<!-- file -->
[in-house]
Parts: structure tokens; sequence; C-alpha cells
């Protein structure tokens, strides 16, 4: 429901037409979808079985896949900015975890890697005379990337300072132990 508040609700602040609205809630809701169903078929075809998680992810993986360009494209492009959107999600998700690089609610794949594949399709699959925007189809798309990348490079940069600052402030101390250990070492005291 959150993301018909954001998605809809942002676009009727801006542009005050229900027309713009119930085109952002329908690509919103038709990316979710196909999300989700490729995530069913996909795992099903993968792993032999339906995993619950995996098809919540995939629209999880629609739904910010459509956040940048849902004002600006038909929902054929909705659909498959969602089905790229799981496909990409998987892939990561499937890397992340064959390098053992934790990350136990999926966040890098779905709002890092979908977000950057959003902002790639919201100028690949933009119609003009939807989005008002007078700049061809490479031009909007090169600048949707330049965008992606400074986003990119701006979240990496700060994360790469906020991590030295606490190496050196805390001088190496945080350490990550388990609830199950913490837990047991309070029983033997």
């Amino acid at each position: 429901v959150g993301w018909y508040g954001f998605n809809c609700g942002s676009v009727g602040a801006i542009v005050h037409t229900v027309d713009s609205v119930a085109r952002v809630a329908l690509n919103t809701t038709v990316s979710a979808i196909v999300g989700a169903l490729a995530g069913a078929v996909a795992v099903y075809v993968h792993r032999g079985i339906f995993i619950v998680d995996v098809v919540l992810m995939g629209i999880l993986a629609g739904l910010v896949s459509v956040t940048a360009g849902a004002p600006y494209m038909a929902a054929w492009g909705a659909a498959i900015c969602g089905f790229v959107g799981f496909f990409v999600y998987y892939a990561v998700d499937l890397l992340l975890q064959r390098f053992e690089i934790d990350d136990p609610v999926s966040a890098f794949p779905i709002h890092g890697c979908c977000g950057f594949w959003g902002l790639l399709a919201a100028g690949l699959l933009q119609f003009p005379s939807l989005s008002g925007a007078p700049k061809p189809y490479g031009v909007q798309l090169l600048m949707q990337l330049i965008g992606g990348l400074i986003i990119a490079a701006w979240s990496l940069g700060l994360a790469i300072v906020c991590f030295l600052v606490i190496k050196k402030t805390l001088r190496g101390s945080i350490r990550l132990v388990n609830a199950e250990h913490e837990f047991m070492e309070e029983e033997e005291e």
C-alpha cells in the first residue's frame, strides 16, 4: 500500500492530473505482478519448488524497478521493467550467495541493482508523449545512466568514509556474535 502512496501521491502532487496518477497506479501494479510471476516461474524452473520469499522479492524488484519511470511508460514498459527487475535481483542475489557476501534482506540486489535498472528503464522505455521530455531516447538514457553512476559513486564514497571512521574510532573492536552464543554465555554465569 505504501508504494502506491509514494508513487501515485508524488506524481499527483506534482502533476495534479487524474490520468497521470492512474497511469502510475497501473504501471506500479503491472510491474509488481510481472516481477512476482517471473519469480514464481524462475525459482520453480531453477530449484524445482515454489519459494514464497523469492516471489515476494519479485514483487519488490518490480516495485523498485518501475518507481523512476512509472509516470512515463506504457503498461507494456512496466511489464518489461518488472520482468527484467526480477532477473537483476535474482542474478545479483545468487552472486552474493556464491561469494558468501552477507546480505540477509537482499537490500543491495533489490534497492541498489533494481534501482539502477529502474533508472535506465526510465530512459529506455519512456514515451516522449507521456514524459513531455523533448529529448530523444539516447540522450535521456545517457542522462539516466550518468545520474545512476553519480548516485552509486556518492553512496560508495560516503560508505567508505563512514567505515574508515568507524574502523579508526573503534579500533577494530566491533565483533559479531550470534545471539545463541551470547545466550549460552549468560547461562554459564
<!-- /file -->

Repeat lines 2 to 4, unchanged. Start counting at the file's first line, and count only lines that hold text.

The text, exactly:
Parts: structure tokens; sequence; C-alpha cells
């Protein structure tokens, strides 16, 4: 429901037409979808079985896949900015975890890697005379990337300072132990 508040609700602040609205809630809701169903078929075809998680992810993986360009494209492009959107999600998700690089609610794949594949399709699959925007189809798309990348490079940069600052402030101390250990070492005291 959150993301018909954001998605809809942002676009009727801006542009005050229900027309713009119930085109952002329908690509919103038709990316979710196909999300989700490729995530069913996909795992099903993968792993032999339906995993619950995996098809919540995939629209999880629609739904910010459509956040940048849902004002600006038909929902054929909705659909498959969602089905790229799981496909990409998987892939990561499937890397992340064959390098053992934790990350136990999926966040890098779905709002890092979908977000950057959003902002790639919201100028690949933009119609003009939807989005008002007078700049061809490479031009909007090169600048949707330049965008992606400074986003990119701006979240990496700060994360790469906020991590030295606490190496050196805390001088190496945080350490990550388990609830199950913490837990047991309070029983033997």
């Amino acid at each position: 429901v959150g993301w018909y508040g954001f998605n809809c609700g942002s676009v009727g602040a801006i542009v005050h037409t229900v027309d713009s609205v119930a085109r952002v809630a329908l690509n919103t809701t038709v990316s979710a979808i196909v999300g989700a169903l490729a995530g069913a078929v996909a795992v099903y075809v993968h792993r032999g079985i339906f995993i619950v998680d995996v098809v919540l992810m995939g629209i999880l993986a629609g739904l910010v896949s459509v956040t940048a360009g849902a004002p600006y494209m038909a929902a054929w492009g909705a659909a498959i900015c969602g089905f790229v959107g799981f496909f990409v999600y998987y892939a990561v998700d499937l890397l992340l975890q064959r390098f053992e690089i934790d990350d136990p609610v999926s966040a890098f794949p779905i709002h890092g890697c979908c977000g950057f594949w959003g902002l790639l399709a919201a100028g690949l699959l933009q119609f003009p005379s939807l989005s008002g925007a007078p700049k061809p189809y490479g031009v909007q798309l090169l600048m949707q990337l330049i965008g992606g990348l400074i986003i990119a490079a701006w979240s990496l940069g700060l994360a790469i300072v906020c991590f030295l600052v606490i190496k050196k402030t805390l001088r190496g101390s945080i350490r990550l132990v388990n609830a199950e250990h913490e837990f047991m070492e309070e029983e033997e005291e």